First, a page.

Legal Tactic Switcheroo in Landlord-Tenant Dispute Fails Due to Missing “Rent Due” Notification

Timing of 3-Day Notice to Pay Rent or Quit was not preceded by written notice that the lease in question was reinstated and that rent was again due.

In December 2014, the Appellate Court issued an Opinion in the Santa Clara County case of Kruger v. Reyes, 14 C.D.O.S. 14116 (December 17, 2014) that illustrates the importance of adequate notice to the tenant of rent due when a terminated lease has been reinstated, particularly in cases where the tenant pays rent by directly depositing funds into the landlord’s bank account.

renters rights landloardThe Landlord in Kruger owns a commercial building in Santa Clara.  The Tenants operated a medical marijuana cooperative from the premises.  In March 2013, the Landlord filed the first unlawful detainer action to evict the tenant on the basis that the Tenants were using the property for an illegal purpose (“First Action”).  While the First Action was pending, the Tenant continued to pay rent as it had in the past, by directly depositing the funds in the Landlord’s bank account. 

The Tenant paid rent in advance for the months of April 2013 through September 2013.  In June 2013, while the first unlawful detainer action was pending, the Landlord notified the Tenant that the lease was terminated, that rent was no longer due and that Landlord would no longer accept any rent from the Tenants.  The Landlord alleged that she returned the advanced rents to the Tenants. 

  • On September 9, 2013, the First Action was dismissed at the Landlord’s request prior to entry of any judgment and the Landlord treated the lease as having been reinstated. 
  • On that same day, September 9, 2013, the Landlord served the Tenants with a 3-day Notice To Pay Rent Or Quit (“3-Day Notice”). 
  • Before the 3-day Notice expired, the Tenants made a partial payment of the rent, which the Landlord accepted. 
  • On the fourth day after service of the 3-Day Notice, the Tenants made an additional payment of the outstanding rent due, which the Landlord rejected. 

The Landlord then commenced a second unlawful detainer action (“Second Action”).  Following trial, the trial court rendered judgment in favor of the Landlord and awarded her possession of the property, plus damages and attorney’s fees in the sum of $10,298.91 (“Judgment”).  The Tenants appealed the Judgment.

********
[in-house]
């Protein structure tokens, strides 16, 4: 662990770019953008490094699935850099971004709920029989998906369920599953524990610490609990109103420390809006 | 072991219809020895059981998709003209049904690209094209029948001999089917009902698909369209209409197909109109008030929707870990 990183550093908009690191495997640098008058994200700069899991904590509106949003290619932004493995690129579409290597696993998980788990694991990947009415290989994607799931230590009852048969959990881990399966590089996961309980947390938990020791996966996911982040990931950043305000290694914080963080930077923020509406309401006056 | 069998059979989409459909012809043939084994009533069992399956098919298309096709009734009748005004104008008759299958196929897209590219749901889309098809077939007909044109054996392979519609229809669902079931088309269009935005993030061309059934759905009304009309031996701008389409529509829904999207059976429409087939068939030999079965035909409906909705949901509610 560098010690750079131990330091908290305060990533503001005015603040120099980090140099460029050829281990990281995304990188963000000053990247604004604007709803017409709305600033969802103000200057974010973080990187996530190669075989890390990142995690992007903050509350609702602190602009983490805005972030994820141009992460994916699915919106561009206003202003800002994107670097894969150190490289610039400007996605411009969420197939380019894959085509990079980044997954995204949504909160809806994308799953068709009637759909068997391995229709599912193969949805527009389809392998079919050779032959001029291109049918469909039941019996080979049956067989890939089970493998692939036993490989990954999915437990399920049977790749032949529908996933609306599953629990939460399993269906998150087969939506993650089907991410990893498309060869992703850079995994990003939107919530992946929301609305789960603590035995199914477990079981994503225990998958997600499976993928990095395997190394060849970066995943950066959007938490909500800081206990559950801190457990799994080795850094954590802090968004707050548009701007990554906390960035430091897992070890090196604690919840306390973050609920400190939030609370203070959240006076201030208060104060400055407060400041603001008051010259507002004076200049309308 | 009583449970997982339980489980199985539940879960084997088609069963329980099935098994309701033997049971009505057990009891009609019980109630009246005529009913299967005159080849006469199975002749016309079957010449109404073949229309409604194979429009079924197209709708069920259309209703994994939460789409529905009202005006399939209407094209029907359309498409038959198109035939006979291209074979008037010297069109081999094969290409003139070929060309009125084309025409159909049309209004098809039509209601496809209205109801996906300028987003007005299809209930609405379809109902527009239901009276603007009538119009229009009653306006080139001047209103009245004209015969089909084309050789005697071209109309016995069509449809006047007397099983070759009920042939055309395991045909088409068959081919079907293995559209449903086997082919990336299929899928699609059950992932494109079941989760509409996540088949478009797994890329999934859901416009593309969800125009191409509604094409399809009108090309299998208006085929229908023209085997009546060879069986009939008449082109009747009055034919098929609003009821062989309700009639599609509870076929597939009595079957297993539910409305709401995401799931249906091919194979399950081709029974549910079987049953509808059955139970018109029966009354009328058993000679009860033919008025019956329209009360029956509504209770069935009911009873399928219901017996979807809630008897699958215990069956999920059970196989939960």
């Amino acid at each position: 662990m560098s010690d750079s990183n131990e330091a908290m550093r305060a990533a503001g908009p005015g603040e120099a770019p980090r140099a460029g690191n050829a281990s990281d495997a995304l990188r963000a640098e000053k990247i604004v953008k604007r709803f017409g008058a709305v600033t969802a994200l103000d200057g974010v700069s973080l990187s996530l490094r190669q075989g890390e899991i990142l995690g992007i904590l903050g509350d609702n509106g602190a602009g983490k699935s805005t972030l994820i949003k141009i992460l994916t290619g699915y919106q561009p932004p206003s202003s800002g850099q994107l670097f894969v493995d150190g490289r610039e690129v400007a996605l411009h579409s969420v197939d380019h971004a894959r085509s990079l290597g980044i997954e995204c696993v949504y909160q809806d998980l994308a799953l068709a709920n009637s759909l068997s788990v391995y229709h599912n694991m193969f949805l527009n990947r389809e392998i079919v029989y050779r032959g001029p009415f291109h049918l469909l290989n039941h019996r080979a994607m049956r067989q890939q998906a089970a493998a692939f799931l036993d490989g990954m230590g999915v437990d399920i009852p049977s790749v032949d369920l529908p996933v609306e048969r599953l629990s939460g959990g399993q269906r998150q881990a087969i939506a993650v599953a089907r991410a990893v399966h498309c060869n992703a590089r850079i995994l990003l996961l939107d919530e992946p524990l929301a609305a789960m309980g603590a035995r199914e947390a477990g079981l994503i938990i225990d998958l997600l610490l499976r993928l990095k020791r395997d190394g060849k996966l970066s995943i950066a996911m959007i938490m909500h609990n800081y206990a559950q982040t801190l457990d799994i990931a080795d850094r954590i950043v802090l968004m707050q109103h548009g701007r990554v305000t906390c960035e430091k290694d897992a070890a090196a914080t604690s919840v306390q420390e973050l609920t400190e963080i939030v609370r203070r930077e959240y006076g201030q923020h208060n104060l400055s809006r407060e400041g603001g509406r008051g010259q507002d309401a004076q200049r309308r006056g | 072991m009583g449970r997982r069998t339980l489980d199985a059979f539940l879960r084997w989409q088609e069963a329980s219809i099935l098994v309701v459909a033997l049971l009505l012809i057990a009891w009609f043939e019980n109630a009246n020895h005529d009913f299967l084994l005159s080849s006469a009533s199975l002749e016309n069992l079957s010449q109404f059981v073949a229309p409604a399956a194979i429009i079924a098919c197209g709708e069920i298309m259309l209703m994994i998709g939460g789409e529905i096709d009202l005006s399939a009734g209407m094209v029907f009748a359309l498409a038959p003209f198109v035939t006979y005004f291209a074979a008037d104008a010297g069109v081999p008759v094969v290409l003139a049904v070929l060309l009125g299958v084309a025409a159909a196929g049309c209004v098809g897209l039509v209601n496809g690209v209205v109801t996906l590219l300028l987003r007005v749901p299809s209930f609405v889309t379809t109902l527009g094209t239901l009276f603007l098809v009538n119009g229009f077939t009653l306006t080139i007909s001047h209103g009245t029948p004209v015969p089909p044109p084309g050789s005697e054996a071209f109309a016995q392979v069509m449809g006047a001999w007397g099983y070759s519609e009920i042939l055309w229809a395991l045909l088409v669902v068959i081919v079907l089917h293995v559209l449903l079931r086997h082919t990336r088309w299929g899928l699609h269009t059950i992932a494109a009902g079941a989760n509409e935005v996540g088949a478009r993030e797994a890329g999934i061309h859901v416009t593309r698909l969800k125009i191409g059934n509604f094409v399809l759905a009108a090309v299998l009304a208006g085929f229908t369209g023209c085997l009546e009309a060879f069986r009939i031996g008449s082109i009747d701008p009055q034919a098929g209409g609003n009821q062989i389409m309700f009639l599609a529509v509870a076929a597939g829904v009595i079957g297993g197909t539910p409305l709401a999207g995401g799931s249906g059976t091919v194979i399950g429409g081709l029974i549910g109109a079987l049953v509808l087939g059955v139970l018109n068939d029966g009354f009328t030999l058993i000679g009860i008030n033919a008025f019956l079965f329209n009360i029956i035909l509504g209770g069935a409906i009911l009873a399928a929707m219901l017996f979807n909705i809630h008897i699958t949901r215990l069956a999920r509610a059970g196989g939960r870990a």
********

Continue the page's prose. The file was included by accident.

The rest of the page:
The Appellate Court ultimately reversed the trial court’s decision and vacated the Judgment on the ground that the Landlord failed to show that the Tenants were actually in default on the payment of rent.  The Appellate Court ultimately ruled that notwithstanding the Landlord’s return of the rent to the Tenants, the Tenants’ obligation to pay rent when due for April through September 2013 was satisfied and extinguished by actual performance pursuant to Civil Code section 1500[1] because the Tenants had previously timely deposited the rent directly into the Landlord’s bank account for the months in question. 

To the extent the rent was “unpaid” in September 2013 when the Landlord served the 3-Day Notice on the Tenants, it was due solely to the Landlord having returned the funds that had been timely deposited into her bank account.  Accordingly, the Court found that before any default in the payment of rent could be found, the Landlord was required to first notify the Tenants that rent was again due and to make demand on the Tenants for the payment of rent. Because the Landlord failed to notify the Tenants after the First Action was dismissed that rent was again considered “due” and that the Landlord would now accept the rent, the Tenants were not required to again pay rent or tender rent that had already been timely deposited but returned.  The Appellate Court therefore ruled that the Tenants were not in default at the time the 3-Day Notice was served.  The Judgment was therefore reversed.

[1] California Civil Code section 1500 states: “An obligation for the payment of money is extinguished by a due offer of payment, if the amount is immediately deposited in the name of the creditor, with some bank or savings and loan association within this state, of good repute, and notice thereof is given to the creditor.”

Renters & Real Estate attorneys
Oakland – Pleasanton – Fremont – Bay Area